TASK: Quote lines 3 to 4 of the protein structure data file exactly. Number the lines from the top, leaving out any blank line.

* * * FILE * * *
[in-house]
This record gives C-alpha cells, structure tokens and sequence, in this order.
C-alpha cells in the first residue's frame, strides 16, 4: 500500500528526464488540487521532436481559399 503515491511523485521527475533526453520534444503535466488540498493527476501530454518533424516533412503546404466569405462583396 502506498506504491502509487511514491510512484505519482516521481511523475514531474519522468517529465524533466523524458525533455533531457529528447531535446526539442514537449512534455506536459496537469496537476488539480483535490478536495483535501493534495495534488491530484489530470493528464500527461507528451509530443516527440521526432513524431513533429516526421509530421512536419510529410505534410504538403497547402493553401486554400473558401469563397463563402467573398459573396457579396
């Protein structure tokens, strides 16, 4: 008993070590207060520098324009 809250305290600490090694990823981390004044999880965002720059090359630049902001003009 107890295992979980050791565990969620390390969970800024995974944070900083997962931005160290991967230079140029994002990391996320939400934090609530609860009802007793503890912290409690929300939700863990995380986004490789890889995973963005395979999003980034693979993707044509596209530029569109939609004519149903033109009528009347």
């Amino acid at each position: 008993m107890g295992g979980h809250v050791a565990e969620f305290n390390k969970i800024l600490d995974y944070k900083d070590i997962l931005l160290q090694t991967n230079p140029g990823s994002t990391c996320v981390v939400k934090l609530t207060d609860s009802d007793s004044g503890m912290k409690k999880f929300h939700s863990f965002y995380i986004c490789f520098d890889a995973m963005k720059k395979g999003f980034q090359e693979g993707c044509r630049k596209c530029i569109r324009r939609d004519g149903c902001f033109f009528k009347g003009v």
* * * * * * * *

C-alpha cells in the first residue's frame, strides 16, 4: 500500500528526464488540487521532436481559399 503515491511523485521527475533526453520534444503535466488540498493527476501530454518533424516533412503546404466569405462583396 502506498506504491502509487511514491510512484505519482516521481511523475514531474519522468517529465524533466523524458525533455533531457529528447531535446526539442514537449512534455506536459496537469496537476488539480483535490478536495483535501493534495495534488491530484489530470493528464500527461507528451509530443516527440521526432513524431513533429516526421509530421512536419510529410505534410504538403497547402493553401486554400473558401469563397463563402467573398459573396457579396
């Protein structure tokens, strides 16, 4: 008993070590207060520098324009 809250305290600490090694990823981390004044999880965002720059090359630049902001003009 107890295992979980050791565990969620390390969970800024995974944070900083997962931005160290991967230079140029994002990391996320939400934090609530609860009802007793503890912290409690929300939700863990995380986004490789890889995973963005395979999003980034693979993707044509596209530029569109939609004519149903033109009528009347």